The number of new licenses approved for foreign businesses in Saudi Arabia rose by 70 percent in the first quarter from a year earlier, the head of Saudi Arabia’s General Investment Authority (SAGIA) said.
According to Bloomberg, applications from British and Chinese companies drove the increase, rising by 86 percent and 71 percent, respectively. The data was revealed by Ibrahim Al-Omar, governor of SAGIA, in an interview.
According to Al-Omar, the fastest-growing industries were education — which the kingdom only opened to foreign investors in November — and information and communications technology.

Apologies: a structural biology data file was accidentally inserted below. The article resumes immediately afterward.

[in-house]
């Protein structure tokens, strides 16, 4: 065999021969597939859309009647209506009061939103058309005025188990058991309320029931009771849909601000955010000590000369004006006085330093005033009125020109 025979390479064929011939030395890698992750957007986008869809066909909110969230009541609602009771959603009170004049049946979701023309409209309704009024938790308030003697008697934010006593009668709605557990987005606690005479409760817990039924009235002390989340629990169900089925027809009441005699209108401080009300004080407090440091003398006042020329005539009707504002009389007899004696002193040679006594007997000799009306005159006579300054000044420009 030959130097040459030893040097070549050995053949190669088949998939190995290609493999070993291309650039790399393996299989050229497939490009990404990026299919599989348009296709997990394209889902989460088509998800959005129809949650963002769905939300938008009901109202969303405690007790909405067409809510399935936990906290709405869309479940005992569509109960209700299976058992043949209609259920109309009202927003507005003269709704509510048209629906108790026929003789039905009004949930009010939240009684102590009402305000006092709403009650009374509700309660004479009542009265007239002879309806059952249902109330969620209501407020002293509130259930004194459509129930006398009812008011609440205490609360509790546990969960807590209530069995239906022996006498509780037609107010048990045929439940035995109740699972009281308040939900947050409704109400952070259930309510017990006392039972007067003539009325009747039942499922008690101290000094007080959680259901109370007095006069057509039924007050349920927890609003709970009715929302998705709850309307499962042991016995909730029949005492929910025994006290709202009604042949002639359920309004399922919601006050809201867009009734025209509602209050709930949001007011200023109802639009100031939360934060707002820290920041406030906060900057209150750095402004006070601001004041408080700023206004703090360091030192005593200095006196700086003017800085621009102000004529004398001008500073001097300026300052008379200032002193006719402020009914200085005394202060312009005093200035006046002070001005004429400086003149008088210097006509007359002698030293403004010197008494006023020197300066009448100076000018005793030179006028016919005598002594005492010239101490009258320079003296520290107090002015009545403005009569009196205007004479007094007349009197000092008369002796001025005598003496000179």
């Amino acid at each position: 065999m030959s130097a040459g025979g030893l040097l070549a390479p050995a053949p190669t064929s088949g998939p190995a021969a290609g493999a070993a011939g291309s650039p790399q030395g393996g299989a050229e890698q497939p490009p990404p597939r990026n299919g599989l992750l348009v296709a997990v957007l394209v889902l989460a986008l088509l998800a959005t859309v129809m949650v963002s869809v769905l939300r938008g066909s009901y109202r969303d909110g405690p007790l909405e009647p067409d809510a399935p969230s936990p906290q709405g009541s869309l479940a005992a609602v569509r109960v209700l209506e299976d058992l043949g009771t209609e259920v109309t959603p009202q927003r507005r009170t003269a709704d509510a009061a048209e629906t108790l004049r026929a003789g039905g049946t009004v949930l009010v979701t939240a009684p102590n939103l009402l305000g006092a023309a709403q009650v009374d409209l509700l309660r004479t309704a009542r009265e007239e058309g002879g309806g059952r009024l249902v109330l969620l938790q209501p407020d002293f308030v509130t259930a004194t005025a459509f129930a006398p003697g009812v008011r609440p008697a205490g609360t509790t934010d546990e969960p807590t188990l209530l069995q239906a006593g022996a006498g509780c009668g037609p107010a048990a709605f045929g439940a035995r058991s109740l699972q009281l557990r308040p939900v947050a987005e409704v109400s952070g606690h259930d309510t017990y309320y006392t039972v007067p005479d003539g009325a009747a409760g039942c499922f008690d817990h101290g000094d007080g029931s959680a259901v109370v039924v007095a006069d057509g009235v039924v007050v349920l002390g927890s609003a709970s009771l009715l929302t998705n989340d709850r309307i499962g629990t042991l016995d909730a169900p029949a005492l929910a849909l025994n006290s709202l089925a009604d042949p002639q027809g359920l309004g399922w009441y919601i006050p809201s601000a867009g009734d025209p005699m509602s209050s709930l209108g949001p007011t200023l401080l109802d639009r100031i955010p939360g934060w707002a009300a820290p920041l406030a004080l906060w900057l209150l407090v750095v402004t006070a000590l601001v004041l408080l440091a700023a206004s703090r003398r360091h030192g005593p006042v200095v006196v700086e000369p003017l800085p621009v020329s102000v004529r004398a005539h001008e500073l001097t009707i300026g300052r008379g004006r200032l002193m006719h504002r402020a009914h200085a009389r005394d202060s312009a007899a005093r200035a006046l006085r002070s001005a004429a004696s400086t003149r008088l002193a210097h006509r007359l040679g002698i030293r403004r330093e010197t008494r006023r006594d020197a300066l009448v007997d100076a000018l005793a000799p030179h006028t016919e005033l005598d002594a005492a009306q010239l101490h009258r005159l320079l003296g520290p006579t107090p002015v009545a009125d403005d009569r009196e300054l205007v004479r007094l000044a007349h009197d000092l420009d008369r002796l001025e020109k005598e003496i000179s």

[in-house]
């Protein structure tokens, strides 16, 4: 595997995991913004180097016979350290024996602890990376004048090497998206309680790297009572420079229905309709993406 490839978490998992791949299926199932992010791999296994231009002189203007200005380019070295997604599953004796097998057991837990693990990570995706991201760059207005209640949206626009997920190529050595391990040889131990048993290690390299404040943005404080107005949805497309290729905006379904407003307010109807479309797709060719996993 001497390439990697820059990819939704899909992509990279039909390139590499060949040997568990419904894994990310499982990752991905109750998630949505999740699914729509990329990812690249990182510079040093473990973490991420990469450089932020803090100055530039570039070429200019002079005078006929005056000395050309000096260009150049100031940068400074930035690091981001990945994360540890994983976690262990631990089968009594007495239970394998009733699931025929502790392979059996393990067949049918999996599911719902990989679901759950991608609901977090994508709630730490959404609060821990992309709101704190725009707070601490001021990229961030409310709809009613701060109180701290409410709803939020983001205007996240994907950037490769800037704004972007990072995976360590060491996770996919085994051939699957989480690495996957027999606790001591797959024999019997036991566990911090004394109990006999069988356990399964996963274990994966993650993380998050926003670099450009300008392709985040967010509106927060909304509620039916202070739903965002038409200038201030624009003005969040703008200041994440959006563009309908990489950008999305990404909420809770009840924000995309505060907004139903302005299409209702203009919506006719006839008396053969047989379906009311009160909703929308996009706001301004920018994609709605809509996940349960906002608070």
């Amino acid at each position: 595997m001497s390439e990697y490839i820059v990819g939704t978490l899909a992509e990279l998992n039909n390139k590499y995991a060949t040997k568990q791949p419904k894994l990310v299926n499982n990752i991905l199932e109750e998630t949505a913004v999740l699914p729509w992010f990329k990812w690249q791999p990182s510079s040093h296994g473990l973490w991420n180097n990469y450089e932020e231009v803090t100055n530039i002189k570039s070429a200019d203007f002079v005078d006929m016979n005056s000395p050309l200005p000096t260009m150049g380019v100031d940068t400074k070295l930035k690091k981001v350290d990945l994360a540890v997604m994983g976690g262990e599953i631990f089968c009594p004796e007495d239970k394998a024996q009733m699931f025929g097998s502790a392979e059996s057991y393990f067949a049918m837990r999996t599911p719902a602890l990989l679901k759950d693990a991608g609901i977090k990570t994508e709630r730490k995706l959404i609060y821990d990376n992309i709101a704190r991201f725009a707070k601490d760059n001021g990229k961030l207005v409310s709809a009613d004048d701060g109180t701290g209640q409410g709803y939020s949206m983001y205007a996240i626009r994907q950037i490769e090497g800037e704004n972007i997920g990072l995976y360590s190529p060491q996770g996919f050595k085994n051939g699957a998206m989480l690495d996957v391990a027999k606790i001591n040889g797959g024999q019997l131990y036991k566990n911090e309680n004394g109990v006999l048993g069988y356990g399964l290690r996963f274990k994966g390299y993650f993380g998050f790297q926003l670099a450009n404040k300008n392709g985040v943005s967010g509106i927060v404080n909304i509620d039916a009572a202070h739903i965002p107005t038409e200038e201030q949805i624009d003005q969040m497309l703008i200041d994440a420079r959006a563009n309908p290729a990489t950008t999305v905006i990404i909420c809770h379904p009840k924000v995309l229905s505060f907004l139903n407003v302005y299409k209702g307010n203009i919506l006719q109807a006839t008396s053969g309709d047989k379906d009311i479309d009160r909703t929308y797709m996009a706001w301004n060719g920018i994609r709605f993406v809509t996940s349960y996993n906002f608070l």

Opening up Saudi Arabia to greater foreign investment remains a priority for Saudi officials as they press ahead with economic reforms, with FDI seen as a crucial driver for reducing the Kingdom’s dependence on oil exports.
Al-Omar said that SAGIA is “continuing to see strong momentum from foreign investors…We’ve seen a good increase in the number of companies looking to operate in Saudi Arabia, and in the number of industries that they are looking to invest in.
FDI more than doubled in 2018 to $3.5bn, after a shock collapse in 2017, according to the Financial Times. However, that number is still far short of the average from the past decade for Saudi Arabia. Before the global financial crisis, Saudi Arabia was pulling in an average of more than $18bn a year in FDI, the FT notes.